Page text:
The parts of the brain that were activated more in the obese women include areas involved in habit learning, motivation, taste processing, emotions, and memory. And here’s the really interesting part: in the obese people, the dorsal striatum (part of the brain responsible for the “go get something to eat now” signal) was lit up even when they weren’t hungry. The authors took this as evidence in support of food addiction.

Obesity-related food responses may be changeable.

This study was the first to show that the differences above could be modifiable. It was very small (only 13 subjects) and the researchers were very insistent that this line of research needs more studies, but it’s still interesting. After going on a diet, the subjects had a stronger food reward response to the diet-friendly foods than they had initially. This indicates that it might be possible to train your brain to like different kinds of food. It’s not clear whether this was caused by the weight loss, or by the new habits and behaviors that caused the weight loss.

The picture shows the areas of the brain where the changes took place: the right ventral putamen and the left dorsal putamen. After the diet, subjects had a higher response to diet-friendly foods in the right ventral putamen (top three pictures), and a lower response in the left dorsal putamen (bottom three pictures).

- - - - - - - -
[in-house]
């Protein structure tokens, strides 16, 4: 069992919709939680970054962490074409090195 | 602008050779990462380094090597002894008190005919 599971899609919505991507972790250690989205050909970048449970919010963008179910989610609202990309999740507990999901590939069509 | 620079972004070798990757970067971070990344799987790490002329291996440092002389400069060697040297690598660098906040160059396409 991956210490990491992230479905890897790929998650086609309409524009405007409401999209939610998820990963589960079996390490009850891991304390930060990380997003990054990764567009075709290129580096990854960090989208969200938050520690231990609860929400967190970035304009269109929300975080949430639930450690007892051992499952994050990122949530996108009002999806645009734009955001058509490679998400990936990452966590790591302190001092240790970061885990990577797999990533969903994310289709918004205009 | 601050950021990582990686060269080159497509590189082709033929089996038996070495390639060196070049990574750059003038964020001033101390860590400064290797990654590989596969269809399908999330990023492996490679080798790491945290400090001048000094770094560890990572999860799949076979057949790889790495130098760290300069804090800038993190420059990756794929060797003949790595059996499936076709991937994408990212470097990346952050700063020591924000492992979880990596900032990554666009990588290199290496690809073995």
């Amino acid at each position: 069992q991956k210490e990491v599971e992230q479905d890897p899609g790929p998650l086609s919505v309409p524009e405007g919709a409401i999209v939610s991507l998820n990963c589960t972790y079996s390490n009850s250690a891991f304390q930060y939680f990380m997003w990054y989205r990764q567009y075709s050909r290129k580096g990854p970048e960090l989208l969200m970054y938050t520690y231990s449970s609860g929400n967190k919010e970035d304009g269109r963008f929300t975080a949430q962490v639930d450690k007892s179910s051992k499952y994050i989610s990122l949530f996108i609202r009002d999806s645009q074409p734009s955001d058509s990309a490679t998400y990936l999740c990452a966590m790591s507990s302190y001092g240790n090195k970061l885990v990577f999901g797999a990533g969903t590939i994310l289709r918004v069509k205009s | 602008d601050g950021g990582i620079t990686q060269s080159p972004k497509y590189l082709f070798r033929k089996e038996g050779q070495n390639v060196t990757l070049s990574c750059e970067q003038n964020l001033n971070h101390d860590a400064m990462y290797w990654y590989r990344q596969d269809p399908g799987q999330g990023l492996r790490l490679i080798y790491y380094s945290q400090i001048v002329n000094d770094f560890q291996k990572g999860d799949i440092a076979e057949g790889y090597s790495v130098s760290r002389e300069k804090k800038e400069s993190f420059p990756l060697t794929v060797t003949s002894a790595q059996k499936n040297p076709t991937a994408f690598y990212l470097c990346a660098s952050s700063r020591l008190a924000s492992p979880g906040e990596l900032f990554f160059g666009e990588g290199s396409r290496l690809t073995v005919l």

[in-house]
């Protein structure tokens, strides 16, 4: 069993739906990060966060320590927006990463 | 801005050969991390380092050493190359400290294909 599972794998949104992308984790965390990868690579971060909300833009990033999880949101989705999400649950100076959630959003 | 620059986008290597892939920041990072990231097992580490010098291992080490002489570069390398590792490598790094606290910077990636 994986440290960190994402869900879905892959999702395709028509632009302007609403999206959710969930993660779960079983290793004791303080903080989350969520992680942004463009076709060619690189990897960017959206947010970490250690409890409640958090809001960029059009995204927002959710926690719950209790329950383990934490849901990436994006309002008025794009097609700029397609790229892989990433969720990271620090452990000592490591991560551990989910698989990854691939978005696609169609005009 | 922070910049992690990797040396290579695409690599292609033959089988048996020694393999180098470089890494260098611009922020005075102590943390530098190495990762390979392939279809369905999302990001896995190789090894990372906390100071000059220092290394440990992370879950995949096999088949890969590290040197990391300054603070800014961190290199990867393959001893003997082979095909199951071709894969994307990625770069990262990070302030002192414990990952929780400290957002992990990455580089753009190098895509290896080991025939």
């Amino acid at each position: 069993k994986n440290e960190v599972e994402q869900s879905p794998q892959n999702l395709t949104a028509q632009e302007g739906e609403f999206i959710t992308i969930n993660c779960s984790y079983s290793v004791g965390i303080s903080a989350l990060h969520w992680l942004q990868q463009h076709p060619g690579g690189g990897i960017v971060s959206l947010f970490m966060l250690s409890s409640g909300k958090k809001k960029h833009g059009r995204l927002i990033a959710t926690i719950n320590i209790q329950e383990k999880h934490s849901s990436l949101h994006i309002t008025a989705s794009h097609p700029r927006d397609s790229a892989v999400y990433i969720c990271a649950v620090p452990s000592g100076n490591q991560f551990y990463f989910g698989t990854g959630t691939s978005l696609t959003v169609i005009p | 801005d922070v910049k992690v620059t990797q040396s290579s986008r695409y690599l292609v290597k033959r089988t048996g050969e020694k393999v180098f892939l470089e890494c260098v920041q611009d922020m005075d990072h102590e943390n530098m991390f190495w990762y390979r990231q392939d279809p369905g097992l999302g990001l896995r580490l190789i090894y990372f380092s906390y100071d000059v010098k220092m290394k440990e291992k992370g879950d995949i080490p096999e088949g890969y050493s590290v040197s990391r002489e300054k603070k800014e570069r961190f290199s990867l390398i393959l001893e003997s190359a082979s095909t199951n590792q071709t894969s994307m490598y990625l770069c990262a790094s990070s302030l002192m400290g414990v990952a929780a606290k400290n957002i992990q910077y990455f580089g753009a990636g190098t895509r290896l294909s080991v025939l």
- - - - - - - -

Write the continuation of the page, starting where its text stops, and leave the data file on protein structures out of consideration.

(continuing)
Previous studies on patients who went through weight-loss surgery showed a reduced food reward response to high-calorie foods; this was the first study to show an increased response to the foods now labeled as “healthy.”

This study didn’t have any pictures, but it’s a review of the literature relevant to obesity and brain signaling. The authors concluded that

hyper-activity relating to food in brain areas associated with reward, emotion/memory and sensory/motor processing, paired with hypo-activity relating to food in areas associated with homeostatic satiety and cognitive control/attention, result in an eating behaviour phenotype that leads to over-eating and obesity. This obesogenic pattern of brain activity is influenced by genetic, biological and environmental factors, as well as cognitions, emotions and persistent patterns of behaviour…but can also change.”

What does this All Mean?

First of all, that the brain is obviously very complicated – just look at how many areas of the brain are featured in just a few pictures! There’s way too much research on brain scanning and food to go into all of it here, but even these few pictures hopefully show